James Antle writes for the Washington Examiner about the political significance of one piece of legislation on Capitol Hill.

After a train derailment in East Palestine exposed his constituents to toxic chemicals, Sen. JD Vance (R-OH) introduced a railway safety bill that quickly won bipartisan support.

Sens. Sherrod Brown (D-OH), Bob Casey (D-PA), and John Fetterman (D-PA) joined a number of conservative Republicans in supporting Vance’s efforts, which would among other things regulate crew sizes and under certain circumstances require railroad companies to notify local fire departments when carrying hazardous materials. But a slew of conservative groups, organized by FreedomWorks, came out against the legislation, warning it would create “gross inefficiencies for thousands of businesses.”

The debate has implications beyond the issue of railway safety. The Republican electoral coalition is becoming more working-class and its relationship with the business community has grown increasingly complicated. Vance is among the Republicans arguing that conservative domestic policy needs to be retooled to serve the economic and material interests of the new coalition in mind rather than the old one.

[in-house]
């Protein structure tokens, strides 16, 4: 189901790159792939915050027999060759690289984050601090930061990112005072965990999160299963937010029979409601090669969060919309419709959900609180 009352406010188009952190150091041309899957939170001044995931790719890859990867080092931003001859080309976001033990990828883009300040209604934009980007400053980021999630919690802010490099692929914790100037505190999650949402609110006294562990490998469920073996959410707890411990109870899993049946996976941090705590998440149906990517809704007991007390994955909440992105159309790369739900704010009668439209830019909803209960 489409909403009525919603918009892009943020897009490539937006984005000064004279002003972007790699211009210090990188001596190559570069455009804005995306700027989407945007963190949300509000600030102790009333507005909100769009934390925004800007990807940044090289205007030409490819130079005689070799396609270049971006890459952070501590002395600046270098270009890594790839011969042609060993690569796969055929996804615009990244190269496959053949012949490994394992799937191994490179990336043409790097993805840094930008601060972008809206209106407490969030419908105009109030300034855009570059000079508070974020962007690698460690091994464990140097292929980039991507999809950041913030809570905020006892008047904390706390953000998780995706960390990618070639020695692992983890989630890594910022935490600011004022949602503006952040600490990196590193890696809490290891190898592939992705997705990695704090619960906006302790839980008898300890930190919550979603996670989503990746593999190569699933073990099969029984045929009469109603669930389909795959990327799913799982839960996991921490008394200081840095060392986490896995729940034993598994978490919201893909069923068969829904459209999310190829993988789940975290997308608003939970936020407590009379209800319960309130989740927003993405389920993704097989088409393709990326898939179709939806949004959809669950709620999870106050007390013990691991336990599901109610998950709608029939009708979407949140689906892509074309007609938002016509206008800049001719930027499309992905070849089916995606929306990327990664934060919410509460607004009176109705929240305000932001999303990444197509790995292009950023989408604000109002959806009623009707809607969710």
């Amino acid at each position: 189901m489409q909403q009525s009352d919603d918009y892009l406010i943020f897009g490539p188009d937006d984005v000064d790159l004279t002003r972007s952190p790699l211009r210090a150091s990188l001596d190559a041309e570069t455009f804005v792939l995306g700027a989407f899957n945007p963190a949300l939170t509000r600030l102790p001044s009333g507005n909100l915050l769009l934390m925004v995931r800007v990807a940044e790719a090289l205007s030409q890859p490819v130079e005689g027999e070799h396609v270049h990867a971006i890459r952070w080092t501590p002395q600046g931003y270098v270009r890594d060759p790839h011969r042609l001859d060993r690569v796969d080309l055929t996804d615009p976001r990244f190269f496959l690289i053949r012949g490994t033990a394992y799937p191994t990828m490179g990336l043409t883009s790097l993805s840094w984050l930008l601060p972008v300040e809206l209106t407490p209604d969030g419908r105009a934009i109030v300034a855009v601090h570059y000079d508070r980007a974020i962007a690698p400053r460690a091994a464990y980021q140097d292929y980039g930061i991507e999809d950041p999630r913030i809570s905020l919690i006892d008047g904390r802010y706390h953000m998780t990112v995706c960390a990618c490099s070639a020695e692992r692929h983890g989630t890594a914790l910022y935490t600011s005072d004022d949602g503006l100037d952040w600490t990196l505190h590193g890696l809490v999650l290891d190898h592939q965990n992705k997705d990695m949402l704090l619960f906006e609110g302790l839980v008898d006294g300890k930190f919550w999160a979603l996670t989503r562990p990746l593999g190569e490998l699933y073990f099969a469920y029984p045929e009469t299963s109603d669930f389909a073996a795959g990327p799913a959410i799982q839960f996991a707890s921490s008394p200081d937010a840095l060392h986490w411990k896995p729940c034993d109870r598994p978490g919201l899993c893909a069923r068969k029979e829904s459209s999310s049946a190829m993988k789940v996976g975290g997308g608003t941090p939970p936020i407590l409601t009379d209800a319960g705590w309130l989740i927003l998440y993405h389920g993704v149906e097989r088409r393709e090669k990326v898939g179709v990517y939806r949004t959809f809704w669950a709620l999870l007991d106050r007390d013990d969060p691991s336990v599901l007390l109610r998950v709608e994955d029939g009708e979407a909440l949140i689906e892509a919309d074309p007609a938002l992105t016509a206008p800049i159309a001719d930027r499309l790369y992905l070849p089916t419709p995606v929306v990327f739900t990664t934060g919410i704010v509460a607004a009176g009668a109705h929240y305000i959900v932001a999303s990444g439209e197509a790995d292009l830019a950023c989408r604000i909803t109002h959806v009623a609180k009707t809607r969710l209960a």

These disagreements could also have a major impact on 2024. The Republican primaries look likely to be dominated by former President Doanld Trump and Gov. Ron DeSantis (R-FL), who are in many ways debating the meaning of conservative populism. The general election could once again come down to industrial battleground states, as President Joe Biden appears to recognize. The same could be true of control of the Senate.

“There’s pretty broad recognition [among Senate Republicans] that there’s a different coalition now,” Vance told the Washington Examiner in an interview. “We’re bringing party leadership in line with the coalition.” He said prioritizing the needs of East Palestine over the railroads’ interests was “basic constituent service.”

Two of the conservative Republicans who have been most supportive of Vance’s railway safety bill are Sen. Josh Hawley (R-MO), who is also a populist, and Sen. Marco Rubio (R-FL), who has in recent years become a fellow traveler.